III. The Structure of the Financial System in Developing Countries

There are several structural problems that affect the financial systems of developing countries. Deposit insurance schemes, including those in which the insurance is not explicit but agents expect that the government will bail depositors out in case of a crisis, foster excessive risk-taking by insulating the cost of financing loans from the risks of the loan portfolio. Limitations of the capital markets, including their narrowness and thinness, reduce the possibilities of risk-sharing and affect the stability of the financial system. Finally, the lack of adequate rules and regulations to allocate losses that may arise under different contingencies leaves ample room for government discretion, that in turn leads to resource misallocation and wrong signals for the future operation of the system. The deregulation of the financial system in several developing countries during the 1970’s did not eliminate these structural problems. Indeed, the experience of the Southern Cone countries suggests that financial liberalization produced unexpected results even though the level of financial intermediation significantly increased. The real interest rate jumped to extremely high levels as financial activity involving excessive risks increased sharply, resulting in the collapse of an important portion of the financial system. 16/

1. Externalities and insurance schemes

The externality derived from the public confidence in the financial system has led to the provision of deposit insurance to prevent runs on deposits. Even when an explicit deposit insurance scheme has not been established, economic agents have counted on an implicit central bank guarantee for the full amount of their deposits. The social costs associated with financial crises justify the government intervention in the event of failure of a financial institution, and provide rationality of expecting such intervention. In addition, after the crisis of the 1930s, the strong link between financial crisis and economic activity became evident and many governments began to fully insure deposits of failing financial institutions to prevent any further erosion in the public’s confidence in the financial system. 17/ This intervention can be considered a compensatory distortion; the loss of confidence in the financial system is critical in both creating a crisis and in determining its intensity and duration. 18/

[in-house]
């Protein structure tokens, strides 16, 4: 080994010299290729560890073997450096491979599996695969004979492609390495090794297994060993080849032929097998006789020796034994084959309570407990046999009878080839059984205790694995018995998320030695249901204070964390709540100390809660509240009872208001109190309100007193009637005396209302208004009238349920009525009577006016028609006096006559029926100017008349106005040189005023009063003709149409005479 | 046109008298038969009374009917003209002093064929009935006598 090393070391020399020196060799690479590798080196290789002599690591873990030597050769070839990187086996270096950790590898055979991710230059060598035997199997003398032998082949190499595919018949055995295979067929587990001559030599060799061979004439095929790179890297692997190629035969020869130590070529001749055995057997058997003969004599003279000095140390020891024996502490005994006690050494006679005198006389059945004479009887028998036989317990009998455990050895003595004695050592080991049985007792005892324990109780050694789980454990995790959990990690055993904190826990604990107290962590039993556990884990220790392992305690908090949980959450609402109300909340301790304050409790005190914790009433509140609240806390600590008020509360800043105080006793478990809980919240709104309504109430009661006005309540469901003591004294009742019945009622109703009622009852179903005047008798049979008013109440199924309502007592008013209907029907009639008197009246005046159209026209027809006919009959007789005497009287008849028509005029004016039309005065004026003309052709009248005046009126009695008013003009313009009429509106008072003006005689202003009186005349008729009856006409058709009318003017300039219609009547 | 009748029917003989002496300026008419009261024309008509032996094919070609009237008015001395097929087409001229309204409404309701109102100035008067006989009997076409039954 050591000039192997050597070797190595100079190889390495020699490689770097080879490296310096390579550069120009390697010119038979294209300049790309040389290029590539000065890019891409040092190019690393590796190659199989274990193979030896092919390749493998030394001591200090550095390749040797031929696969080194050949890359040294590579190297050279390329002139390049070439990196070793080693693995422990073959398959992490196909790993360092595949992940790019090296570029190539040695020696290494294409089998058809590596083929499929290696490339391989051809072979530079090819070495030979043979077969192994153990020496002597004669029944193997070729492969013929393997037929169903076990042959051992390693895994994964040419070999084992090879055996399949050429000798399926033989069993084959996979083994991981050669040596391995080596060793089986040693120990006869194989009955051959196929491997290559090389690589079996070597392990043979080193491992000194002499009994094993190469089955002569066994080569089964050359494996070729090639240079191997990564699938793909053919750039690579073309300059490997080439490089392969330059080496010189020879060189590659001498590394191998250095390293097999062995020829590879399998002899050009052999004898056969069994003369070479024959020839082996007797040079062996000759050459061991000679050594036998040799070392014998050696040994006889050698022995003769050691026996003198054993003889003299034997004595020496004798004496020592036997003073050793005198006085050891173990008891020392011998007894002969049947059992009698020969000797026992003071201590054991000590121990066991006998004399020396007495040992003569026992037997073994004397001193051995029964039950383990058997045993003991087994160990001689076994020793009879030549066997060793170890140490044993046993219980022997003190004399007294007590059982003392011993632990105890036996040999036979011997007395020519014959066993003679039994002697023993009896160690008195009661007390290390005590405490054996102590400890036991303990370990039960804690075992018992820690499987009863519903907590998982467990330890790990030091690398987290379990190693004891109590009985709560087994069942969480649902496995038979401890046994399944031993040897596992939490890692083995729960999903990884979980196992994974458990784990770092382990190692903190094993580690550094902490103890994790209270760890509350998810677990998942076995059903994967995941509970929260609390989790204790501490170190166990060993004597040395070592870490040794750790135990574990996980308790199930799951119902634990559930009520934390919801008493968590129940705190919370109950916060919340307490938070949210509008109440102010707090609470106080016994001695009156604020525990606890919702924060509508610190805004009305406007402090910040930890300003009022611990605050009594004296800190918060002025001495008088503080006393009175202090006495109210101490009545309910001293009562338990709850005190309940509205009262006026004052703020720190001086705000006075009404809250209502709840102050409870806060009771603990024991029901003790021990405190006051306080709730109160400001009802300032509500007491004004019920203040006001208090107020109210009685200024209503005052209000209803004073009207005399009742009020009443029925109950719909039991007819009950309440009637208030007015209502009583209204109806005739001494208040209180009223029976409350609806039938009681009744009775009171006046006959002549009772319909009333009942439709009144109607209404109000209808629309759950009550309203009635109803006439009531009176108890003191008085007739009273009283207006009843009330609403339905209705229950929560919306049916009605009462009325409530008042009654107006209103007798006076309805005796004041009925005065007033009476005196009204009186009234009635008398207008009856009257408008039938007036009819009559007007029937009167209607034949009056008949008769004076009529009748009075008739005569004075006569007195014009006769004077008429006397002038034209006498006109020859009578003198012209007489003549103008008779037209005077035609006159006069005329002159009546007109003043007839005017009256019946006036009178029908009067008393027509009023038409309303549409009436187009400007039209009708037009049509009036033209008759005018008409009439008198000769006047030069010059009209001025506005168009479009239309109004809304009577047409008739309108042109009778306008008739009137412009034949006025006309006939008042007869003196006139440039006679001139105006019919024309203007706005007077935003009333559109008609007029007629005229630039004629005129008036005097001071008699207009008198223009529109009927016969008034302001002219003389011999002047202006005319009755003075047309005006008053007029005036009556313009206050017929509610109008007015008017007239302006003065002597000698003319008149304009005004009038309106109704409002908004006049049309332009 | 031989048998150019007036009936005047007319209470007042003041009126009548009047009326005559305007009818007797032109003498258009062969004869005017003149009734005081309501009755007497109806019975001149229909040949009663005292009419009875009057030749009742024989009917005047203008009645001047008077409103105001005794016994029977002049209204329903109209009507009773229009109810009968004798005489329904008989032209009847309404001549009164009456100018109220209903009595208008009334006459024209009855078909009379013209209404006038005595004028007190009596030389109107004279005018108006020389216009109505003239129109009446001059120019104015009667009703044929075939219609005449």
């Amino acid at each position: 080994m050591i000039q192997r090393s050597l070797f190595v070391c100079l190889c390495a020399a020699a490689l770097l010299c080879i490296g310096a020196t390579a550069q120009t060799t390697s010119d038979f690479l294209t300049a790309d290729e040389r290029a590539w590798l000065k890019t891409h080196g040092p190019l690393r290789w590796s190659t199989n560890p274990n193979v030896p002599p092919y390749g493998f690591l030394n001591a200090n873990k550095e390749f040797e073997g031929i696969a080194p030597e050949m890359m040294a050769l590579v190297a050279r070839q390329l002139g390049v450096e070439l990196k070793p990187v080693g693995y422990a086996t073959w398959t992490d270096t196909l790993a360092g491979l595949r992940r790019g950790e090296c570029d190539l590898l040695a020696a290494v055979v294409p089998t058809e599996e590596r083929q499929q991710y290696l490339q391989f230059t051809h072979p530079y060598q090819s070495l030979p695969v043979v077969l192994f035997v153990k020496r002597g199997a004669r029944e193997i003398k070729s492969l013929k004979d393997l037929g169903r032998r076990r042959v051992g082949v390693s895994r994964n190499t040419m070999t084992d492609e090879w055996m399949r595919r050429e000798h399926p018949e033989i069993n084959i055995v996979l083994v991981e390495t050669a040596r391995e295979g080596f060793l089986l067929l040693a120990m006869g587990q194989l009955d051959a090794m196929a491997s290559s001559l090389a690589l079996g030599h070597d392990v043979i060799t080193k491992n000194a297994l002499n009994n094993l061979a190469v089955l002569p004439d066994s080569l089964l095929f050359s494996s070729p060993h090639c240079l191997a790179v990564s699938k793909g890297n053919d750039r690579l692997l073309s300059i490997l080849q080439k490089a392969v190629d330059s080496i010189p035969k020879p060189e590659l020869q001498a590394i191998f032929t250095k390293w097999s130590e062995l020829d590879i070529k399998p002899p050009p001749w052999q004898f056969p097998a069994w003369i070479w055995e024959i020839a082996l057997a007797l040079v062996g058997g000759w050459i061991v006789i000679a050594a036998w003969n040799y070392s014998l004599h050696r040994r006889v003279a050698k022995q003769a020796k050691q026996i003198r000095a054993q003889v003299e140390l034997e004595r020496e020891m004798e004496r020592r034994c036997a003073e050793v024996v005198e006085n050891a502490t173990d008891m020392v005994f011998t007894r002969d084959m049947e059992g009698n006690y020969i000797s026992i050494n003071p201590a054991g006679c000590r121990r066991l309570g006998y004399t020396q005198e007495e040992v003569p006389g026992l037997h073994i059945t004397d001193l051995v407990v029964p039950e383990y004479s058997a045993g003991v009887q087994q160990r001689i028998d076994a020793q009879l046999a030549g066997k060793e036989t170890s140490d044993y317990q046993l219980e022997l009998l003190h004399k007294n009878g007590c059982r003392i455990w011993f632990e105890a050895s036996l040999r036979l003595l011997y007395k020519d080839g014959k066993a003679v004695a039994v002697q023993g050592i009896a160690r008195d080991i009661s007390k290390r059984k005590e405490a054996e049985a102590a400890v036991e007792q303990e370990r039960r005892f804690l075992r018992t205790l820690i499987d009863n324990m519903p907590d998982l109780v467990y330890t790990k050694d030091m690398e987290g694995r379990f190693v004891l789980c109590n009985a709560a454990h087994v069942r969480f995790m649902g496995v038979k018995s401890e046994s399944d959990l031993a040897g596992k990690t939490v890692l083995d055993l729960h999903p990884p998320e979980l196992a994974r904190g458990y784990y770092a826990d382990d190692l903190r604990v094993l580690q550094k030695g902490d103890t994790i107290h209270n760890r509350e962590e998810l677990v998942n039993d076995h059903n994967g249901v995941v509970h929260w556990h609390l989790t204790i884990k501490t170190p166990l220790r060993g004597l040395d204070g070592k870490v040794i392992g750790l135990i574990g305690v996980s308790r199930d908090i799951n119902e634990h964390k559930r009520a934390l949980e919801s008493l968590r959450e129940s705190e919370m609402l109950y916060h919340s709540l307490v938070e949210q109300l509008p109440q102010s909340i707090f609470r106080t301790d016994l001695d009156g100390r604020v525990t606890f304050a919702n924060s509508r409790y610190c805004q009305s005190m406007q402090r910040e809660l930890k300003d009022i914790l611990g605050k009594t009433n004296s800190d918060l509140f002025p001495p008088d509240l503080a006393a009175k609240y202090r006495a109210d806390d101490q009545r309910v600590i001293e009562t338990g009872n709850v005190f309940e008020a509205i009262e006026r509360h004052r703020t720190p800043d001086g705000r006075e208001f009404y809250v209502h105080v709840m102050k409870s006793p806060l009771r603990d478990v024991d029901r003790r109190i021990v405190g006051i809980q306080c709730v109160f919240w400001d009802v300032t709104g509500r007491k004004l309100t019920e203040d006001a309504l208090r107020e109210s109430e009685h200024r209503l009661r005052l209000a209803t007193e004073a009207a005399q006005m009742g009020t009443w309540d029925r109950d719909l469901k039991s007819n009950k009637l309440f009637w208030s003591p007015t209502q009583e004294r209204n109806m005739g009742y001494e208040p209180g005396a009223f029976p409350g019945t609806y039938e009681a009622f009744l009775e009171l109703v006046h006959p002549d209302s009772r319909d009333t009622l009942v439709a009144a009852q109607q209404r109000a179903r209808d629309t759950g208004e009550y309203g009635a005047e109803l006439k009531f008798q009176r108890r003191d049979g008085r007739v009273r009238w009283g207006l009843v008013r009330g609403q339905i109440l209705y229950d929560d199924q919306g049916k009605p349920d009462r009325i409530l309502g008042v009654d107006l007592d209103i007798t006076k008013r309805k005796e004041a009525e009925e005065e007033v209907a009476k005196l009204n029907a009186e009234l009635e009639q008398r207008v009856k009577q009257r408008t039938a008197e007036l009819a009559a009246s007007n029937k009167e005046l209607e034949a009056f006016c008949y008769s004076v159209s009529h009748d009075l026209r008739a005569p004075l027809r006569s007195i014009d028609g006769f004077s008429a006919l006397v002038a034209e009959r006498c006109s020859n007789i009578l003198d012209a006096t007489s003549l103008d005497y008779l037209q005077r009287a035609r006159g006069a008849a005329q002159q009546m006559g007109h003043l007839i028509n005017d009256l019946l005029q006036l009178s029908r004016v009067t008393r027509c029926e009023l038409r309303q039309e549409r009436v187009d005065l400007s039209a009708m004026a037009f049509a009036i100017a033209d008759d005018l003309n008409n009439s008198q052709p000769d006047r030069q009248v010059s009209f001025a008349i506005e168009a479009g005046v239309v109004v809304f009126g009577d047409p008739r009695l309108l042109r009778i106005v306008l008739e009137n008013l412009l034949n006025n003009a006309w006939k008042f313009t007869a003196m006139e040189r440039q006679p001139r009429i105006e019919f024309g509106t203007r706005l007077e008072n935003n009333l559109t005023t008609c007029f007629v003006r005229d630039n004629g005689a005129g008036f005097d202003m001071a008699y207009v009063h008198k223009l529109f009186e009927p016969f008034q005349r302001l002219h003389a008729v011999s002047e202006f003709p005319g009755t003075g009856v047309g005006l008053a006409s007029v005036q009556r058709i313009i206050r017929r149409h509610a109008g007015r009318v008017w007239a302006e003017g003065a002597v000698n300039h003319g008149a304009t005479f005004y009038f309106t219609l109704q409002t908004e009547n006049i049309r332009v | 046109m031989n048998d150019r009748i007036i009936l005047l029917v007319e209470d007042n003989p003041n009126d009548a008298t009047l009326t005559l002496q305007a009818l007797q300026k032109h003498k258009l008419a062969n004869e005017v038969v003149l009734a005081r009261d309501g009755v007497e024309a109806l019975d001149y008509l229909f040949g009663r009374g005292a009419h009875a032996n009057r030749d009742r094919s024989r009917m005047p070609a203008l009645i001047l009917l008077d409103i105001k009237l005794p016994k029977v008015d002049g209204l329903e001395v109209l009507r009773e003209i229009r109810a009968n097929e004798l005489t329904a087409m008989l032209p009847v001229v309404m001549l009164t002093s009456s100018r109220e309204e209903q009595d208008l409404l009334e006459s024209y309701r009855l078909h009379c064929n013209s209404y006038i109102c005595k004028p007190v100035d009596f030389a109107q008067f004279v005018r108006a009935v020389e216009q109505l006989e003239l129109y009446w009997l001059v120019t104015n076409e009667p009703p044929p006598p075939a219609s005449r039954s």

In developing countries foreign credit to private financial institutions has, in practice, exhibited a remarkable similarity with domestic deposits in this respect. Reductions in the ability of local borrowers to service their commitments increase the “country risk” perceived by foreign creditors, making foreign credit more scarce and more expensive. In the event of failure of an individual local borrower, the increase in “country risk” changes the perceived ability to pay of the country as a whole. This externality could be considered among the factors that has led some developing countries to implicitly insure foreign credit to private financial institutions, and to give ex-post explicit public sector guarantees to private foreign debt.

The provision by the public sector of implicit or explicit insurance for local deposits and foreign credit of domestic financial institutions results in a moral hazard problem. Insurance schemes isolate local depositors and foreign creditors from the risks taken by local banks in their loan portfolio, leading to excessive risk-taking by financial institutions, distortions in the allocation of credit, and to a higher probability of a financial crisis. 19/

2. Limitations of the equity markets

A second source of structural fragility of financial systems consist of the limitations of the equity markets. These limitations reduce the ability of the financial system to perform risk-sharing activities and increase the relative importance of banks’ deposits and loans in financial intermediation. The equity markets in developing countries lack diversity of financial instruments, the amount of resources invested is relatively small, and nominal and real asset prices fluctuate widely. In Argentina and Chile, real stock prices showed wide fluctuations in the period 1975-85. In Argentina, the monthly average real stock price index (represented as a percentage of the sample mean) fluctuated from a minimum of 31.4 to a maximum of 258.6. In Chile, the monthly average stock price index fluctuated from 7.5 to 235.1. (Table 1).